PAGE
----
Have A Gap In Your MBA Resume? Here’s How To Address It
The MBA resume offers admissions officers an overview of your experiences.
One of the biggest red flags for admissions officers is an employment gap in the MBA resume. But experts say there’s a correct way to address an employment gap and a wrong way.
Jessica Chung, an expert coach at Fortuna Admissions and former Associate Director of Admissions at UCLA Anderson, recently offered a few tips to addressing a gap in the MBA resume.
DON’T LEAVE ROOM FOR SPECULATION
Chung says the best way to address a gap in your resume is to be sincere and straightforward about it.
The worst thing one can do is leave room for speculation.
“Don’t leave it to the admissions committee to draw their own conclusions nor prompt them to question your motives,” Chung writes. “You also don’t want to give the impression you drifted around aimlessly during that time.”
Rather, Chung says, applicants should offer a straightforward explanation behind the gap in their resume.
“Do this by giving the admissions committee an appropriate context as to why the pause between jobs and what you were doing during that time,” Chung writes. “You want them to assess your candidacy from a place of understanding as they review your entire application. Express honesty and reflection, with an awareness that your reasoning may alleviate any concerns.”
SHOW WHAT YOU LEARNED
Admissions officers seek out applicants who have overcame challenges and adapted.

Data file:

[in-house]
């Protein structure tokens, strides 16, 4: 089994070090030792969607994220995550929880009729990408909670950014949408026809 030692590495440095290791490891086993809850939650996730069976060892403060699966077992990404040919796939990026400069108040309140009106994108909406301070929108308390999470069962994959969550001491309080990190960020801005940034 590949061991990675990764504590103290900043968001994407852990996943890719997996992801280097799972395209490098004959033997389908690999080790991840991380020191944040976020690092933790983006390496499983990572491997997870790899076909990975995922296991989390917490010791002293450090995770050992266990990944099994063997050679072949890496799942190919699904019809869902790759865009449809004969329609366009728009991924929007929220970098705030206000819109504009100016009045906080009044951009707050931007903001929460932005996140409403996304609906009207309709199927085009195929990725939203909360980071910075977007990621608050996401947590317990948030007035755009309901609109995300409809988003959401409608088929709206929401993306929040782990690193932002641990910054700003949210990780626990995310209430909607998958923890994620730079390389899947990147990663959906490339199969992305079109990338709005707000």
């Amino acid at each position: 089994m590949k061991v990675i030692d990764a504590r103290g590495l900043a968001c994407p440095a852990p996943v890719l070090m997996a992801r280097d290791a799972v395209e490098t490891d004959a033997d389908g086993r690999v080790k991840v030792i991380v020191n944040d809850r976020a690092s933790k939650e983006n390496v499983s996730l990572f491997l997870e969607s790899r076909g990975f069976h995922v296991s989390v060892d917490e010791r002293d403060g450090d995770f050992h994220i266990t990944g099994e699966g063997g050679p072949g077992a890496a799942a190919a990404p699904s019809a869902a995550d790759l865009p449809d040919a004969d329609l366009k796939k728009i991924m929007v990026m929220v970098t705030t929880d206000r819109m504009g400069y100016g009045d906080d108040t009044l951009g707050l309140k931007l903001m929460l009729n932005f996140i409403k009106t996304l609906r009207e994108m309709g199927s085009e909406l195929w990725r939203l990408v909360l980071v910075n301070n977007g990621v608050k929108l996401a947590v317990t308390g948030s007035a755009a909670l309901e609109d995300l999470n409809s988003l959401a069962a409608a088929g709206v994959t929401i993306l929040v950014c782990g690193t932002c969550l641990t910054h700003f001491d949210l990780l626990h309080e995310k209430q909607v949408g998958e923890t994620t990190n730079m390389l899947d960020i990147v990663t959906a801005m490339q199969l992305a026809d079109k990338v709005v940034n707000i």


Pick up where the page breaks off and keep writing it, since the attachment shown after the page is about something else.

An employment gap can offer a unique opportunity to convey what you learned and how you grew.
“For example, if you were laid off, perhaps the unexpected break gave you an opportunity for valuable introspection instead of rushing into another job that may or may not be a good fit,” Chung writes. “If you took the time to reassess your career evolution, next steps, and the kind of impact you wanted your next position to have on your career, it can suggest both clarity of purpose and maturity.”
Chung suggests applicants to use the optional essay to address gaps in their resume.
“Since most schools have limited space for the optional essay, keep it concise and straightforward rather than going into exhaustive detail,” she writes.
At the end of the day, an employment gap isn’t the worst thing that can happen. And, if anything, the resume is just one part of your application.
“Keep in mind that the admissions committee will take a holistic view of your profile and narrative, as well as your evolution over time,” Chung writes. “How you choose to frame your challenges and upsets as opportunities and learning lessons can make all the difference.”